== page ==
The centerpiece of new opioid legislation that overwhelmingly passed the House and Senate is a requirement to have advanced electronic data (AED) on all incoming mail from China by January 1, 2019. This will enable U.S. Customs and Border Protection to seize more fentanyl and other opioids from China, the worldwide manufacturing hub for this poison.
For public safety and respect for the broad, bipartisan will of Congress, the Postal Service must meet this deadline. There is ample reason to be concerned, however, that the Postal Service will not address this with the utmost urgency that is clearly needed.
The AED requirement may not be the silver bullet in America’s new drug war, but it is the most important and immediate step the federal government can take. By using data analytics to search AED information, which includes the sender’s name, destination and declared contents, more drugs will be seized.
The last time Congress passed major drug legislation was 1986. That year, 7,969 Americans died from drugs, according to the Centers for Disease Control and Prevention, a 13 percent increase from 1985.
In 2017, there were 72,000 drug deaths, with 49,000 from opioids alone. This marked a one-year increase of 16 percent in opioid deaths from 2016. Experts warn the figures are still rising.
Since early 2017, the Postal Service has consistently, and rigorously opposed legislation sponsored by Senator Rob Portman to require AED. The Postal Service continued its opposition after a bipartisan January 2018 report by the Senate Permanent Subcommittee on Investigations thoroughly documented that drug cartels openly advertise on the web and that they prefer using the U.S. Postal Service for shipments.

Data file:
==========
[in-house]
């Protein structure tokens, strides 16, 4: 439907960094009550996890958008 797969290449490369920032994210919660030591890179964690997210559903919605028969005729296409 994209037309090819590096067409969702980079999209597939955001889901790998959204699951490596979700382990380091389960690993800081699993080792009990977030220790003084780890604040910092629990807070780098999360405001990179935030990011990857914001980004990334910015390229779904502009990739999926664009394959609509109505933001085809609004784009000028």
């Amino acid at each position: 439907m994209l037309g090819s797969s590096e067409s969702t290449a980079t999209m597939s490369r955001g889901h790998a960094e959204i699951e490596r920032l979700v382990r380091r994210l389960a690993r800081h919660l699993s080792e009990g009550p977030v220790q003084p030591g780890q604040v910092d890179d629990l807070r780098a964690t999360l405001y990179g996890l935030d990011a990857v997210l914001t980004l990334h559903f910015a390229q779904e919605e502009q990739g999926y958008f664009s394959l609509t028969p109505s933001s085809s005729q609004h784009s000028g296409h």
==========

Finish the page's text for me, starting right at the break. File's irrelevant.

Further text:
In a January 7, 2018 USA Today Op-Ed, the Postal Service wrote proudly of how it was obtaining AED on 40 percent of inbound international mail, compared with none nearly three years ago.
For context, AED technology is more than 16 years old. Private carriers have been required to use AED on all in-bound packages since shortly after the September 11 attacks.
It is disappointing and tragic to think of how many lives might have been saved had the Postal Service fully embraced AED in 2017.
Furthermore, the Postal Service has a long track record of brazenly defying the will of Congress, that is breaking the law. For the past six years, the Postal Service has failed to set aside any of the required money for its Retiree Health Benefits Fund, obligations which exceed $38.2 billion. Yet, the Postal Service reported that for the quarter ended June 30, it had $11.1 billion in cash.
Some of that $11 billion must be used immediately to ensure more opioids are seized from China. And the Postal Service, which has known the AED requirement would be likely for some time, needs to gear up for the January 1 deadline.
Congress must stay on top of the Postal Service and it can start by asking the following questions:
What is the Postal Service’s game plan to ensure that only mail with AED from China comes into the U.S. starting on January 1? What will happen to the mail and packages that do not have AED?
How cooperative has China been in implementing the policy? Are there actions the State Department can take to help ensure timely compliance with the new law?
What has changed in the Postal Service’s working relationship with Customs and Border Protection now that this law has been enacted?
How quickly will the Postal Service be able to have AED on mail and packages from all countries?
The Postal Service serves America. And today, Americans need to see the same sense of determination from the Postal Service in fighting the opioid epidemic as we see from first responders, medical professionals, drug counselors and loving family members who give their all to help those with addictions.
Delay is not an option for the Postal Service, nor can tolerating such delays be an option for the U.S. Congress.
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